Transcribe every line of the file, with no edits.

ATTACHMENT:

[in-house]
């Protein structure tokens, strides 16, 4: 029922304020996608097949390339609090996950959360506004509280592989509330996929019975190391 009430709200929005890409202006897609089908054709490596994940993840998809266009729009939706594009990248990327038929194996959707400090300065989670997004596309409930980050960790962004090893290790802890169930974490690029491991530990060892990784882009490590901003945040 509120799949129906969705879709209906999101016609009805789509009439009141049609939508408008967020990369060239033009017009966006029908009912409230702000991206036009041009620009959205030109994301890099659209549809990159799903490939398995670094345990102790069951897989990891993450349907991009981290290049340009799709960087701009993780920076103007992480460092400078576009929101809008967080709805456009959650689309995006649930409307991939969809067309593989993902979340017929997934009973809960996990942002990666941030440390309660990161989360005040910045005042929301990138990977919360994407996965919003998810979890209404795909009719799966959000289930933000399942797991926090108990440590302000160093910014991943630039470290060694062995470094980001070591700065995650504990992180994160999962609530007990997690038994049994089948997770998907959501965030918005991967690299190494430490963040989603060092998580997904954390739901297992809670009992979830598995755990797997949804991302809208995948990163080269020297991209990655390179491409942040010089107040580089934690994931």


[in-house]
């Protein structure tokens, strides 16, 4: 029922304020996608097949390339609090996950959360506004509280592989509330996929019975190391 009430709200929005890409202006897609089908054709490596994940993840998809266009729009939706594009990248990327038929194996959707400090300065989670997004596309409930980050960790962004090893290790802890169930974490690029491991530990060892990784882009490590901003945040 509120799949129906969705879709209906999101016609009805789509009439009141049609939508408008967020990369060239033009017009966006029908009912409230702000991206036009041009620009959205030109994301890099659209549809990159799903490939398995670094345990102790069951897989990891993450349907991009981290290049340009799709960087701009993780920076103007992480460092400078576009929101809008967080709805456009959650689309995006649930409307991939969809067309593989993902979340017929997934009973809960996990942002990666941030440390309660990161989360005040910045005042929301990138990977919360994407996965919003998810979890209404795909009719799966959000289930933000399942797991926090108990440590302000160093910014991943630039470290060694062995470094980001070591700065995650504990992180994160999962609530007990997690038994049994089948997770998907959501965030918005991967690299190494430490963040989603060092998580997904954390739901297992809670009992979830598995755990797997949804991302809208995948990163080269020297991209990655390179491409942040010089107040580089934690994931």